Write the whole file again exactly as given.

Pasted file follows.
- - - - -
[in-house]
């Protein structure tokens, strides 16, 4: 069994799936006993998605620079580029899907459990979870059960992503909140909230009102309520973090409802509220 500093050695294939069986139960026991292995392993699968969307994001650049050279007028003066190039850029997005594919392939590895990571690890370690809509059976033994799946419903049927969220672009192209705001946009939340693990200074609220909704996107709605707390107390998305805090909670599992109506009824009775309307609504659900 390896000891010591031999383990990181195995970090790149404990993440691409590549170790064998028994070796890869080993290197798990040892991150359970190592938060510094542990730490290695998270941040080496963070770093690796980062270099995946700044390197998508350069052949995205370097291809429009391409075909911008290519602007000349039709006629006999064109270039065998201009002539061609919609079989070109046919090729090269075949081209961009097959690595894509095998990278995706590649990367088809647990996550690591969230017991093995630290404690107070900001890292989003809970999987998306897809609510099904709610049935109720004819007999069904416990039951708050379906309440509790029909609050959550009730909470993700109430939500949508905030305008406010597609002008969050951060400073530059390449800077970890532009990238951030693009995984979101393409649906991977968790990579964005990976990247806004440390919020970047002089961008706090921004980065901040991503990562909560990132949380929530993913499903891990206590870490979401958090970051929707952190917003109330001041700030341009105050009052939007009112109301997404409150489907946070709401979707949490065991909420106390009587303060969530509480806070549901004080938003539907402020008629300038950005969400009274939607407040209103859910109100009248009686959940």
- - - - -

[in-house]
């Protein structure tokens, strides 16, 4: 069994799936006993998605620079580029899907459990979870059960992503909140909230009102309520973090409802509220 500093050695294939069986139960026991292995392993699968969307994001650049050279007028003066190039850029997005594919392939590895990571690890370690809509059976033994799946419903049927969220672009192209705001946009939340693990200074609220909704996107709605707390107390998305805090909670599992109506009824009775309307609504659900 390896000891010591031999383990990181195995970090790149404990993440691409590549170790064998028994070796890869080993290197798990040892991150359970190592938060510094542990730490290695998270941040080496963070770093690796980062270099995946700044390197998508350069052949995205370097291809429009391409075909911008290519602007000349039709006629006999064109270039065998201009002539061609919609079989070109046919090729090269075949081209961009097959690595894509095998990278995706590649990367088809647990996550690591969230017991093995630290404690107070900001890292989003809970999987998306897809609510099904709610049935109720004819007999069904416990039951708050379906309440509790029909609050959550009730909470993700109430939500949508905030305008406010597609002008969050951060400073530059390449800077970890532009990238951030693009995984979101393409649906991977968790990579964005990976990247806004440390919020970047002089961008706090921004980065901040991503990562909560990132949380929530993913499903891990206590870490979401958090970051929707952190917003109330001041700030341009105050009052939007009112109301997404409150489907946070709401979707949490065991909420106390009587303060969530509480806070549901004080938003539907402020008629300038950005969400009274939607407040209103859910109100009248009686959940």